I had planned to let the death of David Bowie go by unmentioned. I liked his music and I try to wish everyone well, but I didn’t feel like I had much to say beyond what’s already been said. Now Alan Rickman has died. Cancer killed both of them.
Both of my parents died of cancer. The vast majority of my aunts and uncles died of cancer. I cannot count the number of friends and close acquaintances who’ve fallen to it. “Fuck Cancer” is a popular saying on the Internet, and I have no argument with that. The number of people I know right now for whom this is a daily burden is almost beyond comprehension.
A death from cancer is no more or less heartrending than a death from any other cause. A death from cancer, however, seems to carry an element that reminds us that there is something bigger than ourselves. It makes distinctions, but not ones we choose, control or even understand. It’s not random, but we don’t understand much of how it works. Has there been progress? Of course. But we still are greeted with it in the morning news or, as is more often the case, we receive the phone call that strikes so very close to home. You quickly see that what we know is far exceeded by what we don’t.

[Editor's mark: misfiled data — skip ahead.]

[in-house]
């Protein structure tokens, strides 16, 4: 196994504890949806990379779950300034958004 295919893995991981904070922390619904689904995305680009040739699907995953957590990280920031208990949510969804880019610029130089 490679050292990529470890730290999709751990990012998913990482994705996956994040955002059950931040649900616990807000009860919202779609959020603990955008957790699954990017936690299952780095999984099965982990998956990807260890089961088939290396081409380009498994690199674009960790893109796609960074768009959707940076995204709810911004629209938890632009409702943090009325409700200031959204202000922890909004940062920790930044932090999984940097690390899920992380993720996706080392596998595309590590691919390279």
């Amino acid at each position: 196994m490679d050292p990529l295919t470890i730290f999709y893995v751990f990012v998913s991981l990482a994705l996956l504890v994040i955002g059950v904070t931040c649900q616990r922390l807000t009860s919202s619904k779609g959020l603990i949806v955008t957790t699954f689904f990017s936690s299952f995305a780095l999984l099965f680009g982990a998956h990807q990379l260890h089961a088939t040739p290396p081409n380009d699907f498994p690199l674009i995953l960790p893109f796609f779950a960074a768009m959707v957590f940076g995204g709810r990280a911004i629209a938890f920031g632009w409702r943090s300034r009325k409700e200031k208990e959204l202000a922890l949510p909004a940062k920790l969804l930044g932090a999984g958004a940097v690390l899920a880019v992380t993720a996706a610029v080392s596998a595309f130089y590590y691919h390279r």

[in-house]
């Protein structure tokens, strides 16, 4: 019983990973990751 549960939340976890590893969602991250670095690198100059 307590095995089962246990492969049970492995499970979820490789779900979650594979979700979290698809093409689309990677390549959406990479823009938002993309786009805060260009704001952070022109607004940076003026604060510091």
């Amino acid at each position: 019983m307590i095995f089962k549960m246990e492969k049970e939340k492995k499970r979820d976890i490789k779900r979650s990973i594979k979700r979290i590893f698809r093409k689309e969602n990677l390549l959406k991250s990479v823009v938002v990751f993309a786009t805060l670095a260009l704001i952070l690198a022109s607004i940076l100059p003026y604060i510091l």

It is tempting to despair. It’s equally tempting to think that mourning is weakness, somehow “giving in.” Neither is true. Mourn those who have been taken from us. While they rest in peace, do what you can to encourage those who are fighting, comfort those who have fought all they can, and help those who shoulder the load of caregiving. That’s the best way to honor the memory of those we’ve lost.
It’s really the only way.